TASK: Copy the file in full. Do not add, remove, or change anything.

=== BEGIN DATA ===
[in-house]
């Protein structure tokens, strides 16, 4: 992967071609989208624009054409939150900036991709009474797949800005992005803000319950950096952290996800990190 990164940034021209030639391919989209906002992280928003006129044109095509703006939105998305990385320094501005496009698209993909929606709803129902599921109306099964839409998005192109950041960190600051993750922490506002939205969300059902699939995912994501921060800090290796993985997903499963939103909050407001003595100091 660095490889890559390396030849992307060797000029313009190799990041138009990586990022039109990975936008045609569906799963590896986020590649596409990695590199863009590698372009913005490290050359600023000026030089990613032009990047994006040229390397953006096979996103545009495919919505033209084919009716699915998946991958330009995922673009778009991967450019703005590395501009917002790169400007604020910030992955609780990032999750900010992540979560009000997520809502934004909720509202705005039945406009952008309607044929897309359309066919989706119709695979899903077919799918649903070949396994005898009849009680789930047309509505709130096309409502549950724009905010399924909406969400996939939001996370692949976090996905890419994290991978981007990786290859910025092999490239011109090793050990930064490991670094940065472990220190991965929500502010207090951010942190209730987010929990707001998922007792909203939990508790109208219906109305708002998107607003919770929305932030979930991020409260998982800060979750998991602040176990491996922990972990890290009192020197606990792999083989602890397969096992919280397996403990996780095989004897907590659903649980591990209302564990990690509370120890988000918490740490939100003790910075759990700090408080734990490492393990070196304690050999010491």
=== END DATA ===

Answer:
[in-house]
């Protein structure tokens, strides 16, 4: 992967071609989208624009054409939150900036991709009474797949800005992005803000319950950096952290996800990190 990164940034021209030639391919989209906002992280928003006129044109095509703006939105998305990385320094501005496009698209993909929606709803129902599921109306099964839409998005192109950041960190600051993750922490506002939205969300059902699939995912994501921060800090290796993985997903499963939103909050407001003595100091 660095490889890559390396030849992307060797000029313009190799990041138009990586990022039109990975936008045609569906799963590896986020590649596409990695590199863009590698372009913005490290050359600023000026030089990613032009990047994006040229390397953006096979996103545009495919919505033209084919009716699915998946991958330009995922673009778009991967450019703005590395501009917002790169400007604020910030992955609780990032999750900010992540979560009000997520809502934004909720509202705005039945406009952008309607044929897309359309066919989706119709695979899903077919799918649903070949396994005898009849009680789930047309509505709130096309409502549950724009905010399924909406969400996939939001996370692949976090996905890419994290991978981007990786290859910025092999490239011109090793050990930064490991670094940065472990220190991965929500502010207090951010942190209730987010929990707001998922007792909203939990508790109208219906109305708002998107607003919770929305932030979930991020409260998982800060979750998991602040176990491996922990972990890290009192020197606990792999083989602890397969096992919280397996403990996780095989004897907590659903649980591990209302564990990690509370120890988000918490740490939100003790910075759990700090408080734990490492393990070196304690050999010491």